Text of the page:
If Cathy Kowalski’s six-year quest is successful, the state of Idaho’s child care landscape will look an awful lot like Coeur d’Alene’s.
“Coeur d’Alene’s regulations have been a model for the state,” said Kowalski, a children’s advocate and former day care owner.
Kowalski is a member of the Child Care Summit, a group of concerned day care providers, parents and others who started meeting in Coeur d’Alene more than a year ago in an attempt to strengthen child care regulations statewide.
Kowalski, a former day care owner, likes to point out that Idaho has more licensing requirements for hairdressers and dog groomers than child care workers.
While day cares statewide with 13 or more children must pass minimal health and safety inspections, the same regulations don’t apply to programs with fewer children – except in Coeur d’Alene and a handful of other cities.
“Parents need to know that regardless what setting they choose, they’re going to know that their children are going to be in a healthy, safe situation,” Kowalski said.
State Rep. George Sayler, D-Coeur d’Alene, sponsored similar legislation for the group last year, but it was introduced late and bogged down in the House Health and Welfare Committee.
Nearly half of the committee’s members are philosophically opposed to more government regulation, Sayler said, and the chairman opposed the bill.
So he’s trying again this year and has a beefed-up bill to introduce following a survey last summer by the Idaho Association for the Education of Young Children.
The survey had more than 1,300 responses and more than half described Idaho’s child-care regulations as inadequate to terrible; 99.5 percent said criminal background checks should be required for every person providing care; and more than 95 percent rated staff education and first aid/CPR certification as important to essential.
“We thought we were probably on the right track,” said Tina Gospodenetich, a member of the Child Care Summit, “and it reconfirmed our hopes and our understandings.”
Included in the legislation is a requirement that all day care workers, not just the licensee, undergo a criminal background check and that the licensee disclose whether anyone who may be on the day care’s premises has an immediate family member who is a registered sex offender.
Coeur d’Alene recently passed a similar rule that will go into effect on Jan. 1. The city also extended the criminal background check for anybody who is at the day care on a regular basis, other than parents, and is requiring all day-care workers to be certified in first aid/CPR and obtain a license.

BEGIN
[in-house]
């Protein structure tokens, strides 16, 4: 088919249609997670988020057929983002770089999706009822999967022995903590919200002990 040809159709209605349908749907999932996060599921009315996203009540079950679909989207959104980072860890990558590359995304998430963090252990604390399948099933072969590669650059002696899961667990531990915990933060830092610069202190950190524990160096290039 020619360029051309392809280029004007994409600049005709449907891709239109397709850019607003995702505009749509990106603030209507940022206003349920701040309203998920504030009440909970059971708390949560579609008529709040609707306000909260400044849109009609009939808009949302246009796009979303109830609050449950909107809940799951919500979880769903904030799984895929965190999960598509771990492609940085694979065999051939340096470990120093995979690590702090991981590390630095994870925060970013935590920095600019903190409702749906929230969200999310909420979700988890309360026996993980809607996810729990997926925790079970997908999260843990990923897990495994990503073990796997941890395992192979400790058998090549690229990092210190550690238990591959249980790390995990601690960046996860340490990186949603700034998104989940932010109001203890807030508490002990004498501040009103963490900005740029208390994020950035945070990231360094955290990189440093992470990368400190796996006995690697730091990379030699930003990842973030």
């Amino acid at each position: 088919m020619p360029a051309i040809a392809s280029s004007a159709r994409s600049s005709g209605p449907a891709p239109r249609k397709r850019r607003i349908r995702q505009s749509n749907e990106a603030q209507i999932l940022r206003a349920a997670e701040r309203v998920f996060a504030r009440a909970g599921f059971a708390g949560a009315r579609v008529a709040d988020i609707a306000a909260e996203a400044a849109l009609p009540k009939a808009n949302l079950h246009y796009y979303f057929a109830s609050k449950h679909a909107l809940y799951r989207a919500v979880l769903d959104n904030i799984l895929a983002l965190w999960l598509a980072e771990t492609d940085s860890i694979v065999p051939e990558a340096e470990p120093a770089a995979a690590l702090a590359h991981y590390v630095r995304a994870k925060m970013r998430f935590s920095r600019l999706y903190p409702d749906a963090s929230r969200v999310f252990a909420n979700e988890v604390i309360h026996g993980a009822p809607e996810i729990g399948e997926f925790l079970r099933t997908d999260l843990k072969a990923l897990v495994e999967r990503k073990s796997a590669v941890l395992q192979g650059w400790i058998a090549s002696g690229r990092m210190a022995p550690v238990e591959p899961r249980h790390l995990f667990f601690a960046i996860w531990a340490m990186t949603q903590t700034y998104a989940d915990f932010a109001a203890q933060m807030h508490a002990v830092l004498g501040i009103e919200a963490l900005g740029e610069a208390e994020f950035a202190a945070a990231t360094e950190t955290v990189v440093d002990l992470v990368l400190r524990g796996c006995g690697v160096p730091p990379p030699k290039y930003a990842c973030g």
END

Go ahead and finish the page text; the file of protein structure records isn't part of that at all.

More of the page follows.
“I thought we’d receive some complaints, but everybody is saying we really need this,” said Coeur d’Alene Deputy City Clerk Kathy Lewis.
The new regulations coincidentally followed an incident last summer when a registered sex offender allegedly violated his probation by enticing a 3-year-old with a lollipop at his wife’s day care. Last month, the Kootenai County prosecutor’s office dismissed the probation violation filed against Stephen Krous for lack of evidence.
A 1st District judge did find that Krous violated his probation by visiting the day care to do maintenance, even though no children were there at the time.
Day care providers are generally willing to undergo background checks and supportive of licensing requirements.
“It’s a good thing,” said Carlyn Shaffer, who runs an in-home day care in Hayden with fewer than 13 children. “The kids who are abused in one way or another, it’s often someone they knew.”
Shaffer provides background checks for herself and her husband, who works out of their garage, to prospective customers, and even thinks yearly background checks would be a good idea – despite the $40 cost.
But she does have a concern about another provision in the proposed bill that would affect her operation – child-to-adult ratios.
Shaffer, who was named Family Child Care Provider of the Year by the North Idaho Association for the Education of Young Children this year, cares for her 12 young clients by herself.
But under the proposed bill, if she has any children under 3 years old, she would then be limited to just 10 children.
“To take two kids off of my 12, that’s $800 a month,” she said. “That’s a lot of money.”
The money pays for three meals a day, preschool materials and other expenses she bears as a day care provider.
The bill also is more stringent than Coeur d’Alene’s law by limiting the number of children under the age of 2 per caregiver to five instead of six. Kowalski said the ratios are all about fire safety.
It was partly out of concern for the small provider that some legislators opposed the bill last year. But Kowalski said the experience of cities like Coeur d’Alene shows that more stringent laws don’t put people out of business.
“That’s a myth that has come about with each and every regulatory change with the cities,” she said.
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